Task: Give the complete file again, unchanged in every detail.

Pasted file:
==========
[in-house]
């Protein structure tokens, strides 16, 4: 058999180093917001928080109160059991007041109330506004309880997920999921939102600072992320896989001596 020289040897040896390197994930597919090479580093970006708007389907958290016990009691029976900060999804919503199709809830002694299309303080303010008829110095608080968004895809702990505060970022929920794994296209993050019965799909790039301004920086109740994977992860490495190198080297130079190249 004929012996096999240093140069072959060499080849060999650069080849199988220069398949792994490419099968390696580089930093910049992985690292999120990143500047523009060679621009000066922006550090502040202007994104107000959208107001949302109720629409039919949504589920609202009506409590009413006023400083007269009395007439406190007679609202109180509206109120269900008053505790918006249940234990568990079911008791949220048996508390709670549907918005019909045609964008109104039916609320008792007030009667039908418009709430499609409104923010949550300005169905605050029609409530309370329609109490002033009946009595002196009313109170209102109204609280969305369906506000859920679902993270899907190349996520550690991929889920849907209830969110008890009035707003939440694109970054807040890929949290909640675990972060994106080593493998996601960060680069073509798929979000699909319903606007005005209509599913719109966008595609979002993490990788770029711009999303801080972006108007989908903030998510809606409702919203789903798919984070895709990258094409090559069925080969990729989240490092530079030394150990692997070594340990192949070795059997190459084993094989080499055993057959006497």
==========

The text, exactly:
[in-house]
């Protein structure tokens, strides 16, 4: 058999180093917001928080109160059991007041109330506004309880997920999921939102600072992320896989001596 020289040897040896390197994930597919090479580093970006708007389907958290016990009691029976900060999804919503199709809830002694299309303080303010008829110095608080968004895809702990505060970022929920794994296209993050019965799909790039301004920086109740994977992860490495190198080297130079190249 004929012996096999240093140069072959060499080849060999650069080849199988220069398949792994490419099968390696580089930093910049992985690292999120990143500047523009060679621009000066922006550090502040202007994104107000959208107001949302109720629409039919949504589920609202009506409590009413006023400083007269009395007439406190007679609202109180509206109120269900008053505790918006249940234990568990079911008791949220048996508390709670549907918005019909045609964008109104039916609320008792007030009667039908418009709430499609409104923010949550300005169905605050029609409530309370329609109490002033009946009595002196009313109170209102109204609280969305369906506000859920679902993270899907190349996520550690991929889920849907209830969110008890009035707003939440694109970054807040890929949290909640675990972060994106080593493998996601960060680069073509798929979000699909319903606007005005209509599913719109966008595609979002993490990788770029711009999303801080972006108007989908903030998510809606409702919203789903798919984070895709990258094409090559069925080969990729989240490092530079030394150990692997070594340990192949070795059997190459084993094989080499055993057959006497």